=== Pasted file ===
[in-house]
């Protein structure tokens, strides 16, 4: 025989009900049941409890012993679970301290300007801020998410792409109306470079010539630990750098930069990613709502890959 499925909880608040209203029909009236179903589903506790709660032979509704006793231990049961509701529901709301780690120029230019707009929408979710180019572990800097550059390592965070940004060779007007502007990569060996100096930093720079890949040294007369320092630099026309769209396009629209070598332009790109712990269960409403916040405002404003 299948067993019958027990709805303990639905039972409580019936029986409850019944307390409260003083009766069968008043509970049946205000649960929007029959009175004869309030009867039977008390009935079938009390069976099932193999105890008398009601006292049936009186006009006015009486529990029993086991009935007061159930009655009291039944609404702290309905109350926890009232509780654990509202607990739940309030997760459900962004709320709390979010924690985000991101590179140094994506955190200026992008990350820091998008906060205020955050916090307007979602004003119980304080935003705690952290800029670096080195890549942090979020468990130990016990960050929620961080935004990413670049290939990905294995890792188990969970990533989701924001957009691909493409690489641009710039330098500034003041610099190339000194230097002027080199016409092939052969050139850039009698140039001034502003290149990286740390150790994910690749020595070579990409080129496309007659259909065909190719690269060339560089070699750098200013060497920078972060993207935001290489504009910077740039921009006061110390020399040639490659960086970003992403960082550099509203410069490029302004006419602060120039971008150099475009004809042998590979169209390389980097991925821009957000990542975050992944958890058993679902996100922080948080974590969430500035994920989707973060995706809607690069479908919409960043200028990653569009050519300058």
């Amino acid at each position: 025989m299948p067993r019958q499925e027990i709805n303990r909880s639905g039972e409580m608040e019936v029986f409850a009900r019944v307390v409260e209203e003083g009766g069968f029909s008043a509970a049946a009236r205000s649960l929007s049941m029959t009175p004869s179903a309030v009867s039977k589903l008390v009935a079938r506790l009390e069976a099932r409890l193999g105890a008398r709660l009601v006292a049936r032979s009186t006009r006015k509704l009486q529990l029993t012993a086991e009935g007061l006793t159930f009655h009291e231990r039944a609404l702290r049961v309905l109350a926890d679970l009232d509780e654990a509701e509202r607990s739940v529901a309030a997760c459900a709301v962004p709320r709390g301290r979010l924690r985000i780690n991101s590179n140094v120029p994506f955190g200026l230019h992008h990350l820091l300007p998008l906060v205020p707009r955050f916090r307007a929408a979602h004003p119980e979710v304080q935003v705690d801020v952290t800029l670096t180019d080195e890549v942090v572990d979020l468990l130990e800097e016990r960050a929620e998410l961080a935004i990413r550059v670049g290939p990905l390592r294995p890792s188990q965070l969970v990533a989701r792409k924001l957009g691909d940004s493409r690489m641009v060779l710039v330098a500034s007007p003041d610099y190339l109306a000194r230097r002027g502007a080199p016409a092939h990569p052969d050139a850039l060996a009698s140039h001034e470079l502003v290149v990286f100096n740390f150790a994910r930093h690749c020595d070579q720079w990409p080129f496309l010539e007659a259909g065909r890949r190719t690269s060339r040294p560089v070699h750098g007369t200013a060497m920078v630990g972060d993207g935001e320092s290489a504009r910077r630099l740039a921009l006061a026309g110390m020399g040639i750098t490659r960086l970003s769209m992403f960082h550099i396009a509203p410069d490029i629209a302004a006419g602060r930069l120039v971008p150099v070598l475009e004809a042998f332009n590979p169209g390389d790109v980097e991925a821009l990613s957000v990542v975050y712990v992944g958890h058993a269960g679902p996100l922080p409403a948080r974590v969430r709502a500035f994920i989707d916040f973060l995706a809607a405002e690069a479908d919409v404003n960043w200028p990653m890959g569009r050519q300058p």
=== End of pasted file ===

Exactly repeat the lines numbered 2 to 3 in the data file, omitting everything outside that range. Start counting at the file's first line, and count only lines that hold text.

């Protein structure tokens, strides 16, 4: 025989009900049941409890012993679970301290300007801020998410792409109306470079010539630990750098930069990613709502890959 499925909880608040209203029909009236179903589903506790709660032979509704006793231990049961509701529901709301780690120029230019707009929408979710180019572990800097550059390592965070940004060779007007502007990569060996100096930093720079890949040294007369320092630099026309769209396009629209070598332009790109712990269960409403916040405002404003 299948067993019958027990709805303990639905039972409580019936029986409850019944307390409260003083009766069968008043509970049946205000649960929007029959009175004869309030009867039977008390009935079938009390069976099932193999105890008398009601006292049936009186006009006015009486529990029993086991009935007061159930009655009291039944609404702290309905109350926890009232509780654990509202607990739940309030997760459900962004709320709390979010924690985000991101590179140094994506955190200026992008990350820091998008906060205020955050916090307007979602004003119980304080935003705690952290800029670096080195890549942090979020468990130990016990960050929620961080935004990413670049290939990905294995890792188990969970990533989701924001957009691909493409690489641009710039330098500034003041610099190339000194230097002027080199016409092939052969050139850039009698140039001034502003290149990286740390150790994910690749020595070579990409080129496309007659259909065909190719690269060339560089070699750098200013060497920078972060993207935001290489504009910077740039921009006061110390020399040639490659960086970003992403960082550099509203410069490029302004006419602060120039971008150099475009004809042998590979169209390389980097991925821009957000990542975050992944958890058993679902996100922080948080974590969430500035994920989707973060995706809607690069479908919409960043200028990653569009050519300058």
């Amino acid at each position: 025989m299948p067993r019958q499925e027990i709805n303990r909880s639905g039972e409580m608040e019936v029986f409850a009900r019944v307390v409260e209203e003083g009766g069968f029909s008043a509970a049946a009236r205000s649960l929007s049941m029959t009175p004869s179903a309030v009867s039977k589903l008390v009935a079938r506790l009390e069976a099932r409890l193999g105890a008398r709660l009601v006292a049936r032979s009186t006009r006015k509704l009486q529990l029993t012993a086991e009935g007061l006793t159930f009655h009291e231990r039944a609404l702290r049961v309905l109350a926890d679970l009232d509780e654990a509701e509202r607990s739940v529901a309030a997760c459900a709301v962004p709320r709390g301290r979010l924690r985000i780690n991101s590179n140094v120029p994506f955190g200026l230019h992008h990350l820091l300007p998008l906060v205020p707009r955050f916090r307007a929408a979602h004003p119980e979710v304080q935003v705690d801020v952290t800029l670096t180019d080195e890549v942090v572990d979020l468990l130990e800097e016990r960050a929620e998410l961080a935004i990413r550059v670049g290939p990905l390592r294995p890792s188990q965070l969970v990533a989701r792409k924001l957009g691909d940004s493409r690489m641009v060779l710039v330098a500034s007007p003041d610099y190339l109306a000194r230097r002027g502007a080199p016409a092939h990569p052969d050139a850039l060996a009698s140039h001034e470079l502003v290149v990286f100096n740390f150790a994910r930093h690749c020595d070579q720079w990409p080129f496309l010539e007659a259909g065909r890949r190719t690269s060339r040294p560089v070699h750098g007369t200013a060497m920078v630990g972060d993207g935001e320092s290489a504009r910077r630099l740039a921009l006061a026309g110390m020399g040639i750098t490659r960086l970003s769209m992403f960082h550099i396009a509203p410069d490029i629209a302004a006419g602060r930069l120039v971008p150099v070598l475009e004809a042998f332009n590979p169209g390389d790109v980097e991925a821009l990613s957000v990542v975050y712990v992944g958890h058993a269960g679902p996100l922080p409403a948080r974590v969430r709502a500035f994920i989707d916040f973060l995706a809607a405002e690069a479908d919409v404003n960043w200028p990653m890959g569009r050519q300058p």